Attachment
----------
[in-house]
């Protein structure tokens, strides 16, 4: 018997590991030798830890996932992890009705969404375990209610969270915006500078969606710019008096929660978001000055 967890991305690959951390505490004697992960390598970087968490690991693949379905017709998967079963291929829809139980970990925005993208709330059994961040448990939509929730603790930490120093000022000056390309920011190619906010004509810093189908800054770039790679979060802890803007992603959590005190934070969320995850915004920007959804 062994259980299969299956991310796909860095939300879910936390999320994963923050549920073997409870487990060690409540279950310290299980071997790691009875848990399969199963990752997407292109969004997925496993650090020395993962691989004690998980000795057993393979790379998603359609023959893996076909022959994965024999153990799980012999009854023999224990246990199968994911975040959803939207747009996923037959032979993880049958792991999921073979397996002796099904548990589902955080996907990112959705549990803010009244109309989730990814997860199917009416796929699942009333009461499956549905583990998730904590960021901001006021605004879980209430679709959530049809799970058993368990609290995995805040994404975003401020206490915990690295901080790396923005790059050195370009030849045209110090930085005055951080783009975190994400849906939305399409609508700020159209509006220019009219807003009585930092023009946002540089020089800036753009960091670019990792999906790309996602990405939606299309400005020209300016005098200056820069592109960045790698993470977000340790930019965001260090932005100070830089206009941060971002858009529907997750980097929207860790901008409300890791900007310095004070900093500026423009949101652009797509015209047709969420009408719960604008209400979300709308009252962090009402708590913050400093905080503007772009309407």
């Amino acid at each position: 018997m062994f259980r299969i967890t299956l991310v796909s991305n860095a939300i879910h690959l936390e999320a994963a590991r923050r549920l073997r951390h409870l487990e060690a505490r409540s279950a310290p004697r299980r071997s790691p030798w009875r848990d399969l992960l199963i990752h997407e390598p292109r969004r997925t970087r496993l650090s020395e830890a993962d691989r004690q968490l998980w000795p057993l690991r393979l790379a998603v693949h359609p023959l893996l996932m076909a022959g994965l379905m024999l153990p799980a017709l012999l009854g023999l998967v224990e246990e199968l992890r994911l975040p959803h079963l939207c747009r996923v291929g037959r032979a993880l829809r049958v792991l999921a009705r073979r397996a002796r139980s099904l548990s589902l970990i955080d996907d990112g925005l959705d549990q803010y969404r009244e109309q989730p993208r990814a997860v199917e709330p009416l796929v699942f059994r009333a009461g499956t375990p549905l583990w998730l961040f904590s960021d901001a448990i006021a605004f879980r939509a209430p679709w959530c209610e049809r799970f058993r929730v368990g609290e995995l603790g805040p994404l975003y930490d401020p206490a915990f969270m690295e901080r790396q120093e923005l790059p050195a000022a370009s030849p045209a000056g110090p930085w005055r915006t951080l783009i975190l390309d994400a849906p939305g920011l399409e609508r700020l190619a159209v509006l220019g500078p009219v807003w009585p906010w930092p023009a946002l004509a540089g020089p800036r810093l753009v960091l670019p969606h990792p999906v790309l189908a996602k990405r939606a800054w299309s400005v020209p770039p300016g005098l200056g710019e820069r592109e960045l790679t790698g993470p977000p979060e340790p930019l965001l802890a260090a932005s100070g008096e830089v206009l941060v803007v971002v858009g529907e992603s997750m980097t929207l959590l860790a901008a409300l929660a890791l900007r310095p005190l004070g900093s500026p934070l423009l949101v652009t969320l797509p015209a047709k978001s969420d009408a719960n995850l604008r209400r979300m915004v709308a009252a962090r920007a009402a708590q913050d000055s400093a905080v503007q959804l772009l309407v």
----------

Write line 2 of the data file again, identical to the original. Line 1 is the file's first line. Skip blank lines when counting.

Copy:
């Protein structure tokens, strides 16, 4: 018997590991030798830890996932992890009705969404375990209610969270915006500078969606710019008096929660978001000055 967890991305690959951390505490004697992960390598970087968490690991693949379905017709998967079963291929829809139980970990925005993208709330059994961040448990939509929730603790930490120093000022000056390309920011190619906010004509810093189908800054770039790679979060802890803007992603959590005190934070969320995850915004920007959804 062994259980299969299956991310796909860095939300879910936390999320994963923050549920073997409870487990060690409540279950310290299980071997790691009875848990399969199963990752997407292109969004997925496993650090020395993962691989004690998980000795057993393979790379998603359609023959893996076909022959994965024999153990799980012999009854023999224990246990199968994911975040959803939207747009996923037959032979993880049958792991999921073979397996002796099904548990589902955080996907990112959705549990803010009244109309989730990814997860199917009416796929699942009333009461499956549905583990998730904590960021901001006021605004879980209430679709959530049809799970058993368990609290995995805040994404975003401020206490915990690295901080790396923005790059050195370009030849045209110090930085005055951080783009975190994400849906939305399409609508700020159209509006220019009219807003009585930092023009946002540089020089800036753009960091670019990792999906790309996602990405939606299309400005020209300016005098200056820069592109960045790698993470977000340790930019965001260090932005100070830089206009941060971002858009529907997750980097929207860790901008409300890791900007310095004070900093500026423009949101652009797509015209047709969420009408719960604008209400979300709308009252962090009402708590913050400093905080503007772009309407």